Top Seven Winter Plants

The start of June means that it is officially winter – a time when many of us groan and wish that we could go into hibernation until it stops being cold and grey outside. But winter can be an awesome season if you give it just a little bit of love, and where better to start than with your back garden, balcony or kitchen windowsill?

In terms of gardening winter is a bit slow, but it isn’t dead! There are plenty of plants that do really well in the colder months, and if you’ve got a sunny windowsill there are even more possibilities. Here are our top seven winter plants to keep your fingers green, your tummy full and get you a much needed boost of fresh air and sunshine.

Beans and Peas

Lots of beans and peas can be planted throughout winter including peas and snow peas.

  • Get some good soil in a sunny spot and dampen the soil
  • Plant the seeds about 2.5cm deep and 7cm apart
  • Don’t water for a few days after planting. After that, don’t overwater – just enough to keep the soil damp
  • If your plants grow tall you may need stakes or a trellis to support the plant

Pea plants grow flowers and after that will come the delicious pea pods (about 10 weeks or slightly longer for snow peas). Pick the pods regularly (every day if possible) and munch away!


Garlic can be planted throughout winter (although the best time is June or August – July is sometimes a just bit too cold) and it’s so easy!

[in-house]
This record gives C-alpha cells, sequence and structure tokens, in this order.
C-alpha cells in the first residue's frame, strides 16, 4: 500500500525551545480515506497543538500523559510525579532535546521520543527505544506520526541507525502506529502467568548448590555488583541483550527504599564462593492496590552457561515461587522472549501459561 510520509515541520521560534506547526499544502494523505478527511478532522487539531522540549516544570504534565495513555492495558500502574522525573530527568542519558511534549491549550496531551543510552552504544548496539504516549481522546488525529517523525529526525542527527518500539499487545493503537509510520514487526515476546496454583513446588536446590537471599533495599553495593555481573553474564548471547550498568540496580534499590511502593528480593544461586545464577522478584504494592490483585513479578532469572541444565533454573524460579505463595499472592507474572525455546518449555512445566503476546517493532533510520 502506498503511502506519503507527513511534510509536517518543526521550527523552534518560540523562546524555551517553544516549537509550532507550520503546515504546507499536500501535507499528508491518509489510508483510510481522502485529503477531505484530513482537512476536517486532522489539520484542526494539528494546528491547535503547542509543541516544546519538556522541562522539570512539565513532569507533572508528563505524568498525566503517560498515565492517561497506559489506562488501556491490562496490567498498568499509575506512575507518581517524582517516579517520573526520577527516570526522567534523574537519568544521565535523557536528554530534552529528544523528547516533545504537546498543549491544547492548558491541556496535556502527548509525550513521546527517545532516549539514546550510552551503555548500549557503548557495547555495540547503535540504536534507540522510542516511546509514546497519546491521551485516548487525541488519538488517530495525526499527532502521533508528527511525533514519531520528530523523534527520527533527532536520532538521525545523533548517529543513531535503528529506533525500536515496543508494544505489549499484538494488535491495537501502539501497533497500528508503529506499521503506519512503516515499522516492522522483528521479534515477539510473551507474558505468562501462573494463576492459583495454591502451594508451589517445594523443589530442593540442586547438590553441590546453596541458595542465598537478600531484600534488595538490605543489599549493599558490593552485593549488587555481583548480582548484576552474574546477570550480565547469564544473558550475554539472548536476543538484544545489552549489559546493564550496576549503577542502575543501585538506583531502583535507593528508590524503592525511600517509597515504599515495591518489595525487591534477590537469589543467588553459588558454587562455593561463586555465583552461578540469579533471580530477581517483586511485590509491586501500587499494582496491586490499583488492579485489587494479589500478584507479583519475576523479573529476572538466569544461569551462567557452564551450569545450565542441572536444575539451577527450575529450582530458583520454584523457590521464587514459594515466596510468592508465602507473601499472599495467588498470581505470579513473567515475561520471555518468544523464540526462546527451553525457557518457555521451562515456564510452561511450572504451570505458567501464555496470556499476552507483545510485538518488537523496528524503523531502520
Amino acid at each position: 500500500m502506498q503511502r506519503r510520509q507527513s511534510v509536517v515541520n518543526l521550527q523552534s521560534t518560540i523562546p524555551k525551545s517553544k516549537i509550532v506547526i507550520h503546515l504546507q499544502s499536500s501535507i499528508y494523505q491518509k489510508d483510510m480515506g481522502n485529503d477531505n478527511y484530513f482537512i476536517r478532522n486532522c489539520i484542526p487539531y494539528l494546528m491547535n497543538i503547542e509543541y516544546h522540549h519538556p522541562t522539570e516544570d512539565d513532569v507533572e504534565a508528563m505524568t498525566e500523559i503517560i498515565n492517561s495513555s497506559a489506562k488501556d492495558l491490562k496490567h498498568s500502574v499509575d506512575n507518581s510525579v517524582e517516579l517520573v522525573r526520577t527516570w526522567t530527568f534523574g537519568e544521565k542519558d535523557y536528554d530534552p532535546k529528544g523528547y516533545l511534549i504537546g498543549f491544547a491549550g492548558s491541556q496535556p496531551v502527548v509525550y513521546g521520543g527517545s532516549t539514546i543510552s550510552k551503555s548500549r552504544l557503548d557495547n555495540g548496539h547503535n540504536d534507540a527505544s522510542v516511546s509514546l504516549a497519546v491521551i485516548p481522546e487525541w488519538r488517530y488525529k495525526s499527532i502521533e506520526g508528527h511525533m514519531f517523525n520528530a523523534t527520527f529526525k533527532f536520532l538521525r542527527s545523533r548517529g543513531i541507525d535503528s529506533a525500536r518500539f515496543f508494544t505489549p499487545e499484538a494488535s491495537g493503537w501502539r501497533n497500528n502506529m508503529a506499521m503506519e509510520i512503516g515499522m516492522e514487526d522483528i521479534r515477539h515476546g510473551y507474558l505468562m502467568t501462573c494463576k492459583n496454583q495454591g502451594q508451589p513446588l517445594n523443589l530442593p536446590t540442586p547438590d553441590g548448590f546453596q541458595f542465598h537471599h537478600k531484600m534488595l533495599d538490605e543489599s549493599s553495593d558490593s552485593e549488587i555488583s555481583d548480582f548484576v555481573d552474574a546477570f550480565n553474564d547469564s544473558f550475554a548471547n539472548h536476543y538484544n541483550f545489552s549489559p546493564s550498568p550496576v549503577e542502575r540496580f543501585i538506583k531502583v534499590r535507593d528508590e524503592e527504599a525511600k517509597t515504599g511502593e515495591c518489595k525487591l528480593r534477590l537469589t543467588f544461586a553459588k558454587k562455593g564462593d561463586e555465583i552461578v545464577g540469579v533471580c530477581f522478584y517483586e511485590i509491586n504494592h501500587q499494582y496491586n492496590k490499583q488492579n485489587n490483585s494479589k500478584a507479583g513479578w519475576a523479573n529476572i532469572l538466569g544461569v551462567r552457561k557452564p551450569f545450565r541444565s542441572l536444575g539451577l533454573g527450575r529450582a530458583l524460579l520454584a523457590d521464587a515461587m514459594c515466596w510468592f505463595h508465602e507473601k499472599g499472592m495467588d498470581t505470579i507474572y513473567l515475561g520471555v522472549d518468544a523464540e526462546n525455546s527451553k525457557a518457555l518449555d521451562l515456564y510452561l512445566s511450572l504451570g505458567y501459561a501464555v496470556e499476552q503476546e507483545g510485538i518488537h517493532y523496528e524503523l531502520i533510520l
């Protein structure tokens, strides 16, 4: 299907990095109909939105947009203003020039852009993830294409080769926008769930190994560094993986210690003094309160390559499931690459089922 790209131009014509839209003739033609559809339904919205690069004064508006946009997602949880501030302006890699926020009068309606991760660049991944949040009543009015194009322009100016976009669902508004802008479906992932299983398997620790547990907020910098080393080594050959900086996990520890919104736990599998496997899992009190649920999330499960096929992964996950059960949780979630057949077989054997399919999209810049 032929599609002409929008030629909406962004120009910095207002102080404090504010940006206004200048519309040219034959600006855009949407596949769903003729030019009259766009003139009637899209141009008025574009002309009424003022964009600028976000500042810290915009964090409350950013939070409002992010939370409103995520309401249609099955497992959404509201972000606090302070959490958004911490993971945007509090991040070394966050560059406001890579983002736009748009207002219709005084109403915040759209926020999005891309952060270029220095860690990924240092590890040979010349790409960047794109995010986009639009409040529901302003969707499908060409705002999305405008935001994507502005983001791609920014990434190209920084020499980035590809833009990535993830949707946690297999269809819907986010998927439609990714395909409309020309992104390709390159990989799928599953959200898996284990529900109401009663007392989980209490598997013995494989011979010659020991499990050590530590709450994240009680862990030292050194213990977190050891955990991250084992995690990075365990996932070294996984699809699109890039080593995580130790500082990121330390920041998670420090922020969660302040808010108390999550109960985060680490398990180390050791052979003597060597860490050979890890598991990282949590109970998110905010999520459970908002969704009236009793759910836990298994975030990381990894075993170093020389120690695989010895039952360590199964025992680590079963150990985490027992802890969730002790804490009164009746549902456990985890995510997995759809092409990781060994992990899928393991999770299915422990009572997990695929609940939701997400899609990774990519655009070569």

• Pick a place that gets plenty of sunlight
  • Get a fresh bulb of garlic and take a few good-sized cloves off of it
  • Plant the cloves about 5cm deep and about 20cm apart
  • Water once or twice a week

Garlic plants in the ground

Each clove will (hopefully!) sprout and send out green stalks, called scapes. You can eat one or two scapes per plant if you like while you’re waiting for the garlic to be ready.

When the scapes go dry and start looking a bit dead, dig up the plants and each clove will have produced a full head of garlic.


Some great herbs to plant over winter are dill, mint, rosemary and thyme.


Plant dill in full sun (poor soil is okay!), the seeds should be very shallow in the soil and don’t need to be covered over or patted down. Keep dill well-watered and when the shoots are about 5cm tall pick out the stragglers so each plant is about 20 cm apart.


The best way to grow mint is from a cutting. Place the sprig in a glass of water and wait a couple of weeks until it has grown some good roots. Then, transfer it into soil (usually in a pot so that it doesn’t overtake your whole garden) and plant about 5cm deep. Give mint plenty of sunshine and keep the soil damp. When you are harvesting mint, take sprigs from the top, leaving some leaves lower down the stem – this will prompt it to grow nice and bushy.


Rosemary is also best grown from a cutting. Take one (or more) sprigs that are about 10cm long and plant straight into soil. Give the plant plenty of indirect sunlight and keep it inside (if possible) for the first three weeks while the roots are growing. Water the cutting regularly for the first few weeks and infrequently after that – too much water makes rosemary sad.


Thyme is best grown from seedlings, because from seeds it takes a long time. Plant the seedlings about 20 cm apart in well-drained soil and direct sun.


If you’re not so into the veggies and want some pretty flowers to look at, plant things that grow from bulbs like daffodils or tulips and when spring comes around you can be the envy of all your neighbours!

The images used are all in the public domain.